projects selected then flows through the CFSC to get the projects “on the ground.” It is
part of a cooperative effort between the Council and the agencies that fund it.

The Clearinghouse is innovative because the Council worked with the agencies to break
down institutional barriers to create a system that makes it easier for community groups
with little staff and funding to find and apply for the grants. The agencies agreed to stop
using their individual grant applications and multiple deadlines. They agreed to one
concept paper and one deadline for all grant programs. This eliminated the time and
expense it took to fill out up to five different grant applications averaging 6-10 pages
each.

With the funding centralized through one entity, it also has led to efficiencies and
consistencies in compliance with grants management regulations through increased
training opportunities the Council offers and auditor scrutiny, resulting in strong
stewardship of taxpayer dollars. The CFSC undergoes annual audits to examine
compliance with Generally Accepted Accounting Principles (GAAP), Generally Accepted
Government Auditing Standards (GAGAS), and program-specific and other regulations.
The Council has had positive reports. In addition, the Council’s grants management of
the Clearinghouse has been examined by the Department of Interior Office of Inspector
General as a model program for other states.

Project selections will be based on the already-established criteria of the clearinghouse:

   •   Will reduce hazardous fuels by treating acres in wildland urban interface areas
   •   Will create, or are linked to, a community wildfire protection plan (CWPP)
   •   Benefit one or more communities-at-risk (reference pages 43387-43391 of
       http://www.fireplan.gov/reports/351-358-en.pdf)
   •   Have a clearly defined need
   •   Are located in Condition Class 2 or 3
   •   Are located in Fire Regime III, IV or V
   •   Have clearly defined work plans that demonstrate involvement of key partners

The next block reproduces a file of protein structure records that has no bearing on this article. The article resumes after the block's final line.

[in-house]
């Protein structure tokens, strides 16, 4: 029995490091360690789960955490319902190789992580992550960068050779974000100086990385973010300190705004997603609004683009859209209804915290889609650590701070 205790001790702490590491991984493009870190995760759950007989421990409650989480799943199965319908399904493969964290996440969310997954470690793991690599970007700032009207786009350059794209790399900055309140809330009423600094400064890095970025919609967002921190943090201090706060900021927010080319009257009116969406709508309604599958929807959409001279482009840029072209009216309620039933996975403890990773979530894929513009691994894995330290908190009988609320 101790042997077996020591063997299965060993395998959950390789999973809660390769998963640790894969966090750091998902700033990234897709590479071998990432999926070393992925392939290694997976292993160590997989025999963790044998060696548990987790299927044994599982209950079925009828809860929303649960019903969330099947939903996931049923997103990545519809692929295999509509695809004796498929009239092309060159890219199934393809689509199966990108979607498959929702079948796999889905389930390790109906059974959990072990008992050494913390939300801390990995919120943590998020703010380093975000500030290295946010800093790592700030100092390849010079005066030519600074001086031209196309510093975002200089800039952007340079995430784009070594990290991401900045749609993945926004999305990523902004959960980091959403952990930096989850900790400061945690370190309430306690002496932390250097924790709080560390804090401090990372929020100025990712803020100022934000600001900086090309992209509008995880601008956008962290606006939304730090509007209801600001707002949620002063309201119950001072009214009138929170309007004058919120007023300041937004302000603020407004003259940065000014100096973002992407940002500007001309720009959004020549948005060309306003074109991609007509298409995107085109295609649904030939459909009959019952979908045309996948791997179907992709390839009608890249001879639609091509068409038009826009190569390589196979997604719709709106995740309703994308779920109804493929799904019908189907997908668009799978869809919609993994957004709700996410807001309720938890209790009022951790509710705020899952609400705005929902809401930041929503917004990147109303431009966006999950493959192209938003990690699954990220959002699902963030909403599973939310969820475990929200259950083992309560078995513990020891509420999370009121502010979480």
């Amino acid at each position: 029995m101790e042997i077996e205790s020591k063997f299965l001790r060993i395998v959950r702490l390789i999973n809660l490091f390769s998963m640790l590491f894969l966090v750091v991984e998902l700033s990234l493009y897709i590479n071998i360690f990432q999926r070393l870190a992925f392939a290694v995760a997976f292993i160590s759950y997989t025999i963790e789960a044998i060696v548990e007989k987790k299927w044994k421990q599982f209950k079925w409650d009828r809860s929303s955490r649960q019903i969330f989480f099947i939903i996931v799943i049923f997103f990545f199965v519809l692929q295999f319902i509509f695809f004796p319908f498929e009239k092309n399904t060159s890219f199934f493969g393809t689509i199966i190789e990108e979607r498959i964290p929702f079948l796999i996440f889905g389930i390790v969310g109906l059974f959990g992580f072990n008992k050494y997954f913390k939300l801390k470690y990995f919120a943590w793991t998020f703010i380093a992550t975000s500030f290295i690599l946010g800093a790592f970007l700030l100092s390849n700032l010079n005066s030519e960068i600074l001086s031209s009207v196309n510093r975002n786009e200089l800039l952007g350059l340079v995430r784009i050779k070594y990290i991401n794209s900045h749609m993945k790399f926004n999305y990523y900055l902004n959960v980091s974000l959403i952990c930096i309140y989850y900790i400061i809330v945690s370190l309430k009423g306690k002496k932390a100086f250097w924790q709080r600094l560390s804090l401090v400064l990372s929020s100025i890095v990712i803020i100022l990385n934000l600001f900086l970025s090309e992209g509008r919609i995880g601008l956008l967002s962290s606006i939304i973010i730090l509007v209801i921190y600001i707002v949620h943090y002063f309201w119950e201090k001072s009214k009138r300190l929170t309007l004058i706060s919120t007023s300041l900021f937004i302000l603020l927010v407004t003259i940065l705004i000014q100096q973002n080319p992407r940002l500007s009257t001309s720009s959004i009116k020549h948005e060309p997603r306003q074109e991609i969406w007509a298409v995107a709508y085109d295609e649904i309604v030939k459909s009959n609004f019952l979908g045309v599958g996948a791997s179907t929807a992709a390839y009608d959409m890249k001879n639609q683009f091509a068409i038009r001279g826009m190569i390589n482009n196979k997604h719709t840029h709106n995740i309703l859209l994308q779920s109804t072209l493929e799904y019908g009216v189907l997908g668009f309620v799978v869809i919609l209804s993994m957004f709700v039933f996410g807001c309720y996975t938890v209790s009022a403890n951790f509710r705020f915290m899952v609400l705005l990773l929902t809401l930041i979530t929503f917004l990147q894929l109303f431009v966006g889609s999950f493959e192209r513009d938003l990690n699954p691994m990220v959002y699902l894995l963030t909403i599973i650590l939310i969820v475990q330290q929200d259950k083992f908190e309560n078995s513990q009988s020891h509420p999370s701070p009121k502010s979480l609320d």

and identify unit costs of each task shown
   •   Have clearly defined budgets with matching commitments that reflect partners’
       capabilities
   •   Will build community capacity to help itself plan and implement strategic
       objectives
   •   Address long-term sustainability




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Project selections will be made by the Clearinghouse grant review committee, a
volunteer-based group of knowledgeable professionals in wildfire
prevention/suppression and philanthropy, selected and convened annually by the
California Fire Safe Council. The review committee is supported by staff from
government agencies to provide technical assistance during the selection process.

The benefits of the system are:

   •   No more research to identify specific grant programs, requirements and
       deadlines – there is one deadline for all programs put through the Clearinghouse.
   •   No more writing multiple, extensive applications just to be considered. The
       clearinghouse’s concept paper cuts out the extensive paperwork by phasing the
       application process. Fill out one concept paper per project and it’s considered for
       various grant programs. Then, only groups with projects selected for funding will
       have to provide more information.
   •   Less paper – Concept papers are accepted electronically, giving organizations
       more time to complete them, and saving the cost of photocopies and postage.
   •   Concept papers live on – The clearinghouse banks projects that aren’t funded
       the first time for another chance at funding if additional funds become available
       during the Clearinghouse cycle. And organizations can resubmit unfunded
       projects for two additional funding cycles without having to retype the information.
   •   Better planning – For the first time, the clearinghouse gives a landscape look at
       projects across ownership boundaries and is in compliance with the California
       Fire Plan. Timing projects to complement each other can potentially lead to
       landscape-scale improvements.

Improved success reporting –For grants passed through the California Fire Safe
Council, the Clearinghouse includes a centralized progress reporting system.

The California Fire Safe Council and local Councils have played a major role in helping
prevent the loss of life and property throughout California for more than 13 years. The
Governor’s Blue Ribbon Fire Commission recognized the effectiveness and promise of
the California Fire Safe Council model when it recommended creating a stable funding
base.

The federal government has taken up the charge of the Commission by providing
funding, although it is not stable. To help shore up funding, the Council managed to
travel to Washington D.C. in 2004 to meet with funding agencies and lawmakers despite